This is what the Sovereign Lord says: “Will it thrive? Will it not be uprooted and stripped of its fruit so that it withers? All its new growth will wither. It will not take a strong arm or many people to pull it up by the roots. It has been planted, but will it thrive? Will it not wither completely when the east wind strikes it—wither away in the plot where it grew?” Ezekiel 17:9-10
Are we transplants? Homesick for our real home?
I am creating new “trim” around the edge of the house by splitting up old friends; digging them up by their roots and forcing them into a new neighborhood. Plenty of water, sunshine and hopefully they will settle in and make new friends.
I don’t like to be uprooted. I don’t like moving. I don’t like being forced into a new community of unknowns. I don’t make new friends easily and I am shy out the wazoo. My firstborn was shy too. He liked his Sabbath School class as long as mommy or daddy was with him. When he got a little older it was expected that we would leave him in the careful hands of teachers to enjoy the program with other little ones. (Shoo, shoo, mom and dad. Go be adults. We’ve got this.) It’s not easy to leave the first child. We parents can be rather like clinging vines. There were tears and adjustments, but once he settled in . . . and I could let go . . . he’d be good . . . until he outgrew that Sabbath School room and needed to advance to the next classroom.
Oh, dear. We had managed to adjust to adult Sabbath School and enjoyed the lesson study, but we had been told that the following Sabbath was promotion Sabbath. Our little boy was ready to move on with other children, making room for the new little ones. We had learned the pattern and sat in anticipation in the back row where we could keep an eye on the lobby; watching for a little lost boy. We didn’t have long to wait. Here he came, those short legs taking long, determined strides. He knew where to go and he was heading back to familiar territory. Bless his sweet, little heart. Daddy scooped him up and we loved on him and outdid ourselves in over-the-top excitement about him being big enough to have a new class. We could have tried out for Broadway.
When I recall stories like this one, it is a bit amusing and I can smile . . . before I choke on the memory. We had no idea that our son would grow up to be sad. So sad that he’d make a decision to end his life ~ almost ending ours. We dangled by a thread for a long time. Gradually God has grown new roots for us to be transplanted into a safe place where we can grow, share our grief with others who also have been transplanted and even flourish a little. Just a little. I think settling in to a new phase in life takes time, faith and much patience.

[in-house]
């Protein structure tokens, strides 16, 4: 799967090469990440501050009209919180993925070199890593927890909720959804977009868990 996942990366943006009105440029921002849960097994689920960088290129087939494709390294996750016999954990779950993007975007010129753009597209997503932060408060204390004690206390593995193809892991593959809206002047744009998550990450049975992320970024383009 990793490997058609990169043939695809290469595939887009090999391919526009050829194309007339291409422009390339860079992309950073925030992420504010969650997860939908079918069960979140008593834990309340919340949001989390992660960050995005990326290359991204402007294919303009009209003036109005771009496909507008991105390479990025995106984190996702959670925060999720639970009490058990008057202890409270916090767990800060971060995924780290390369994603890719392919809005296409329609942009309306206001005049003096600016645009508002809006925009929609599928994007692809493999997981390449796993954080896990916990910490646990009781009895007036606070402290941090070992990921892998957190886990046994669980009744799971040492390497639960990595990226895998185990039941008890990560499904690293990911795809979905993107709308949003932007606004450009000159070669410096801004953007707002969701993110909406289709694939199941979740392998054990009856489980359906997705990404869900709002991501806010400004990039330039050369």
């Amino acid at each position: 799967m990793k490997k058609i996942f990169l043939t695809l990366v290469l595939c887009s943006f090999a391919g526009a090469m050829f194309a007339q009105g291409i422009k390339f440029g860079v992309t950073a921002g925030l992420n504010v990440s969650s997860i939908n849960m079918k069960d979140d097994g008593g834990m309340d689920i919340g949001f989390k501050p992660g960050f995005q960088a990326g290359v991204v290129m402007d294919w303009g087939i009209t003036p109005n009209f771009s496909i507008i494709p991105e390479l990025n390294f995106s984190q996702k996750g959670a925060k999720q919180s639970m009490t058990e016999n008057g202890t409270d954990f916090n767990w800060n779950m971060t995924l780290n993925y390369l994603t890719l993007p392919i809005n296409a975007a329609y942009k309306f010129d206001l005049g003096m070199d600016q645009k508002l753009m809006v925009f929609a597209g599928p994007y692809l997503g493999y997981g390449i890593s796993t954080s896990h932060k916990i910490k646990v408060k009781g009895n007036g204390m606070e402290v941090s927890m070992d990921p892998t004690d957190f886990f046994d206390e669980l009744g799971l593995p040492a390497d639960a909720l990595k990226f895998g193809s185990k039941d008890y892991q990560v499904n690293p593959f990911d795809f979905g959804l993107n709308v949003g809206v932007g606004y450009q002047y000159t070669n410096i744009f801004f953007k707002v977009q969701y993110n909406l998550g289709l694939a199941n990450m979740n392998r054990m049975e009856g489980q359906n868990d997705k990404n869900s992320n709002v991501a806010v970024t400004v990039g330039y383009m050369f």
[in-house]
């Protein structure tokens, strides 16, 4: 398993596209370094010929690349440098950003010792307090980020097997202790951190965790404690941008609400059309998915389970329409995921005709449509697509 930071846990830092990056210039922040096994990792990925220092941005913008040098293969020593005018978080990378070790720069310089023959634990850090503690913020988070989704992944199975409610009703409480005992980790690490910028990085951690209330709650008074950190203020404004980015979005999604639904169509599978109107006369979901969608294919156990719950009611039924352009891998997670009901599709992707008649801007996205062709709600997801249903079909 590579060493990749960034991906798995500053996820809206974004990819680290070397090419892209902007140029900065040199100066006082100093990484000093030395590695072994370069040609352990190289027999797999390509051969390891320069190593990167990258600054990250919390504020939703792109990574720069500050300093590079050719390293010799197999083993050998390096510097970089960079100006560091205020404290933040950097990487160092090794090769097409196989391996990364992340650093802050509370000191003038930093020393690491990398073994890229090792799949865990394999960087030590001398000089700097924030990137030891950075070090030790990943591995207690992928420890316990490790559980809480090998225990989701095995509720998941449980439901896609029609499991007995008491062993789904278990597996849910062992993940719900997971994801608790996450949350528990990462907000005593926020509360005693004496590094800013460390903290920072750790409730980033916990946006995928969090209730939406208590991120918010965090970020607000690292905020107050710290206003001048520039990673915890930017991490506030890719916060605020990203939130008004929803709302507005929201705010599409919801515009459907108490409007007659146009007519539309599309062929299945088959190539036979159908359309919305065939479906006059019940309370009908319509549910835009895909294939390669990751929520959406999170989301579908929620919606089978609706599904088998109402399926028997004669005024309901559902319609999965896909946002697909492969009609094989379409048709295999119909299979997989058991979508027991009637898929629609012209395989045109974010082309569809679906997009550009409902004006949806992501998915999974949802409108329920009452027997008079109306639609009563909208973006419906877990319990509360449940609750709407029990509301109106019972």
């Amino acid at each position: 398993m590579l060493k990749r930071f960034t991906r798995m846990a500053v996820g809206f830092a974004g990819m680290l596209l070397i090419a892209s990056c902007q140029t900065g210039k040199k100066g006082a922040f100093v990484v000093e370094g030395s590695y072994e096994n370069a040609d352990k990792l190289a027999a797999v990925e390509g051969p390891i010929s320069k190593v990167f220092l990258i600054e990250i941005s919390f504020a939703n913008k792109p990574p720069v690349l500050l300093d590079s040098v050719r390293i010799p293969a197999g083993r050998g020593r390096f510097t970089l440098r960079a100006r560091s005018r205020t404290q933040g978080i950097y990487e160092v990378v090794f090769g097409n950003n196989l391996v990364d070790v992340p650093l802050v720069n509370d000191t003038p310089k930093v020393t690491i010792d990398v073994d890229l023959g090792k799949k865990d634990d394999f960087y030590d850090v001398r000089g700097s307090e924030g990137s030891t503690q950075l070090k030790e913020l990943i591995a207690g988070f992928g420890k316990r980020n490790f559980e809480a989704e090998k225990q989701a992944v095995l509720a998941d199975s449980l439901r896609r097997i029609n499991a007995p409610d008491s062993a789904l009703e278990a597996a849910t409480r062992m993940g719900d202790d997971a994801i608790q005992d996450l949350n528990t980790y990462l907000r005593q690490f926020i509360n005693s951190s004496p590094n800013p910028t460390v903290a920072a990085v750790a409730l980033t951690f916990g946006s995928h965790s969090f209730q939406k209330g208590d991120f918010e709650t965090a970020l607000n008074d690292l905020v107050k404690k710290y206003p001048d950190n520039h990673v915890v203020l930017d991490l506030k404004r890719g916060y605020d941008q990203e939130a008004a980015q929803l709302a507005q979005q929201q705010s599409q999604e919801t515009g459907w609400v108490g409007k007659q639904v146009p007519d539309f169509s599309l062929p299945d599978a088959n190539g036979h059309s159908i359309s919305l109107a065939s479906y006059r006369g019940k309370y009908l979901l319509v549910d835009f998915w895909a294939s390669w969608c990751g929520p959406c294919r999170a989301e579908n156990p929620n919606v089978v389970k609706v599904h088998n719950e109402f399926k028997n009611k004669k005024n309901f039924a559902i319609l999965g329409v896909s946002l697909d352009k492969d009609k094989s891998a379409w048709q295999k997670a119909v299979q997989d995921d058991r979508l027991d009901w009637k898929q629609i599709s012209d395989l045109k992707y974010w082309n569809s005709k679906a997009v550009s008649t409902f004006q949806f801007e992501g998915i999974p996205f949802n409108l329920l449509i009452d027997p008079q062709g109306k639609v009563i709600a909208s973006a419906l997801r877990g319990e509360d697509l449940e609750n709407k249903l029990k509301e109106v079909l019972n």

See, we all have been transplanted in one way or another. Whether we change jobs or move to a new location or become new parents or lose someone dear. Some transplant decisions are not chosen, but forced on us like I forced the change in my garden. The plants will either survive and thrive or die. Unlike them, we have hearts. We are like our Creator who made us in His image. He helps us along our journey, knowing we will experience many changes along the way. But when He returns and we at last arrive at our heavenly home surrounded by those we love perhaps the time we spent here on earth will soon fade into a distant memory, overshadowed by eternal bliss. This is worth longing for.
I am reminded of a sweet, old hymn, “I’m Homesick for Heaven“; the chorus comes to mind as I prepared this post. Any of you remember the tune? If so, you are welcome to hum or sing along. Here’s the chorus:
I’m homesick for heaven, seems I cannot wait,
Yearning to enter Zion’s pearly gate;
There never a heartache, never a care,
I long for my home over there.
by Henry de Fluiter